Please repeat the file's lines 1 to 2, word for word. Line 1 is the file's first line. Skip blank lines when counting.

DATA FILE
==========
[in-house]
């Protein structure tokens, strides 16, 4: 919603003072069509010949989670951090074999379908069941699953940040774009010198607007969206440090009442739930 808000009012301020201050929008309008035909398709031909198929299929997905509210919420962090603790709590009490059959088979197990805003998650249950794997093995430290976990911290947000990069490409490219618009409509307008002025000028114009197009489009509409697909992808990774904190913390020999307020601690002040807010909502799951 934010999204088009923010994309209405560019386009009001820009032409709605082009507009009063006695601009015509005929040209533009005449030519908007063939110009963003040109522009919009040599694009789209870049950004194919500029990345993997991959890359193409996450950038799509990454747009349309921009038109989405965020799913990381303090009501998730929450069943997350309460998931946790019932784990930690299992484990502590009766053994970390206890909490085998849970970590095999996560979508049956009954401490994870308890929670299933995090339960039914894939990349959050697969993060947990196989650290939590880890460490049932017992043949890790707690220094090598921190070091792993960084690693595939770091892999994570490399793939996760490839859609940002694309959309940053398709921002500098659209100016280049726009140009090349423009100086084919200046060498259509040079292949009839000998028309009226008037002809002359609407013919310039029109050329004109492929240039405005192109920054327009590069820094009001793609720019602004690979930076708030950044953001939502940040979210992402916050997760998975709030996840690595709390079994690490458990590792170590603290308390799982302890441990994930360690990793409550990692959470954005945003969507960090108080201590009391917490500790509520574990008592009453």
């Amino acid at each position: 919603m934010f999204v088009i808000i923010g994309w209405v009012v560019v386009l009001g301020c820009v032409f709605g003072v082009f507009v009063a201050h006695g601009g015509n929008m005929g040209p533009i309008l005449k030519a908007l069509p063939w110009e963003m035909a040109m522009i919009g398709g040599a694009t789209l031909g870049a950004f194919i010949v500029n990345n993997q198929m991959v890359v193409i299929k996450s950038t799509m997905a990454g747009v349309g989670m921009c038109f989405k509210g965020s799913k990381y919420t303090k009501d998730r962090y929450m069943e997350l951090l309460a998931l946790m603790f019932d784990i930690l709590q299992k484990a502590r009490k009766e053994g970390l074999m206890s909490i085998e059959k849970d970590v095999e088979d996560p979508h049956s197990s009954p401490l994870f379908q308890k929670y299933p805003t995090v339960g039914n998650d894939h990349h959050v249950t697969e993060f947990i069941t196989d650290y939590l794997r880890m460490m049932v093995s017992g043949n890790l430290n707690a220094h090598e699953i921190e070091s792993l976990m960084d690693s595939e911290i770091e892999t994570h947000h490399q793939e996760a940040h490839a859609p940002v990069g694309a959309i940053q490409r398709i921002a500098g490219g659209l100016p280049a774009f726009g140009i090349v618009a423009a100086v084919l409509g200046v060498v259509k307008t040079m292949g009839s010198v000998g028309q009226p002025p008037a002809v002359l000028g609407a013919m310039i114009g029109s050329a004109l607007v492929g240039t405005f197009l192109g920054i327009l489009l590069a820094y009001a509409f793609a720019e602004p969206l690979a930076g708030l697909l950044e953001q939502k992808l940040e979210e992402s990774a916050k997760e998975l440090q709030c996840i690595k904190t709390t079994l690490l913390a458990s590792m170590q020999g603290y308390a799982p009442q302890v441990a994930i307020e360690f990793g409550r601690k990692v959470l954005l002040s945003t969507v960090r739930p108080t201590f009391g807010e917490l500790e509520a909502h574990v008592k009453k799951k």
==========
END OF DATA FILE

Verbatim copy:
[in-house]
């Protein structure tokens, strides 16, 4: 919603003072069509010949989670951090074999379908069941699953940040774009010198607007969206440090009442739930 808000009012301020201050929008309008035909398709031909198929299929997905509210919420962090603790709590009490059959088979197990805003998650249950794997093995430290976990911290947000990069490409490219618009409509307008002025000028114009197009489009509409697909992808990774904190913390020999307020601690002040807010909502799951 934010999204088009923010994309209405560019386009009001820009032409709605082009507009009063006695601009015509005929040209533009005449030519908007063939110009963003040109522009919009040599694009789209870049950004194919500029990345993997991959890359193409996450950038799509990454747009349309921009038109989405965020799913990381303090009501998730929450069943997350309460998931946790019932784990930690299992484990502590009766053994970390206890909490085998849970970590095999996560979508049956009954401490994870308890929670299933995090339960039914894939990349959050697969993060947990196989650290939590880890460490049932017992043949890790707690220094090598921190070091792993960084690693595939770091892999994570490399793939996760490839859609940002694309959309940053398709921002500098659209100016280049726009140009090349423009100086084919200046060498259509040079292949009839000998028309009226008037002809002359609407013919310039029109050329004109492929240039405005192109920054327009590069820094009001793609720019602004690979930076708030950044953001939502940040979210992402916050997760998975709030996840690595709390079994690490458990590792170590603290308390799982302890441990994930360690990793409550990692959470954005945003969507960090108080201590009391917490500790509520574990008592009453």